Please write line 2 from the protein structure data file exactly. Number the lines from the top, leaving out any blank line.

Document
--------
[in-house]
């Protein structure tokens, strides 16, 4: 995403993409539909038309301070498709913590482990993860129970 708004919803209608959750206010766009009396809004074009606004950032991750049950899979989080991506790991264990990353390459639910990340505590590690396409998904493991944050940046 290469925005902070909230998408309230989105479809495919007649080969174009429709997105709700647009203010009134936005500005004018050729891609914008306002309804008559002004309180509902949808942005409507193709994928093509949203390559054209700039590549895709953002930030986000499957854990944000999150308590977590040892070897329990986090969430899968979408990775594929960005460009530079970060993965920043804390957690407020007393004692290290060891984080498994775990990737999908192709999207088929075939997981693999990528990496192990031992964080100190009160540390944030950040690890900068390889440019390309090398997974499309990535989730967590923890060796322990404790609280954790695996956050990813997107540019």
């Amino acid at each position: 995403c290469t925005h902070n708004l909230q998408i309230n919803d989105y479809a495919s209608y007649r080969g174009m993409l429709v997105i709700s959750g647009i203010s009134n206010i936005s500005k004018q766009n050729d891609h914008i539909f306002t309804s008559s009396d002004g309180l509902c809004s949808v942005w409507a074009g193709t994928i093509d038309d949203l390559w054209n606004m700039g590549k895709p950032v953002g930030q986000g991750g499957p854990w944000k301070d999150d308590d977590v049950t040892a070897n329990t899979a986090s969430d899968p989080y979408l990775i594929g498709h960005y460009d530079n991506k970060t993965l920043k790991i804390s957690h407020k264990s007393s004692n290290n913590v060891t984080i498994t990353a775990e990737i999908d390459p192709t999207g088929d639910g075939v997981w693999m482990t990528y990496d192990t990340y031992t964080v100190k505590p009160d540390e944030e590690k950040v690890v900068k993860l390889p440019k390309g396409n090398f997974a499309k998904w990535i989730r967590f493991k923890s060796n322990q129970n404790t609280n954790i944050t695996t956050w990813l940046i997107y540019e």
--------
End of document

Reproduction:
């Protein structure tokens, strides 16, 4: 995403993409539909038309301070498709913590482990993860129970 708004919803209608959750206010766009009396809004074009606004950032991750049950899979989080991506790991264990990353390459639910990340505590590690396409998904493991944050940046 290469925005902070909230998408309230989105479809495919007649080969174009429709997105709700647009203010009134936005500005004018050729891609914008306002309804008559002004309180509902949808942005409507193709994928093509949203390559054209700039590549895709953002930030986000499957854990944000999150308590977590040892070897329990986090969430899968979408990775594929960005460009530079970060993965920043804390957690407020007393004692290290060891984080498994775990990737999908192709999207088929075939997981693999990528990496192990031992964080100190009160540390944030950040690890900068390889440019390309090398997974499309990535989730967590923890060796322990404790609280954790695996956050990813997107540019």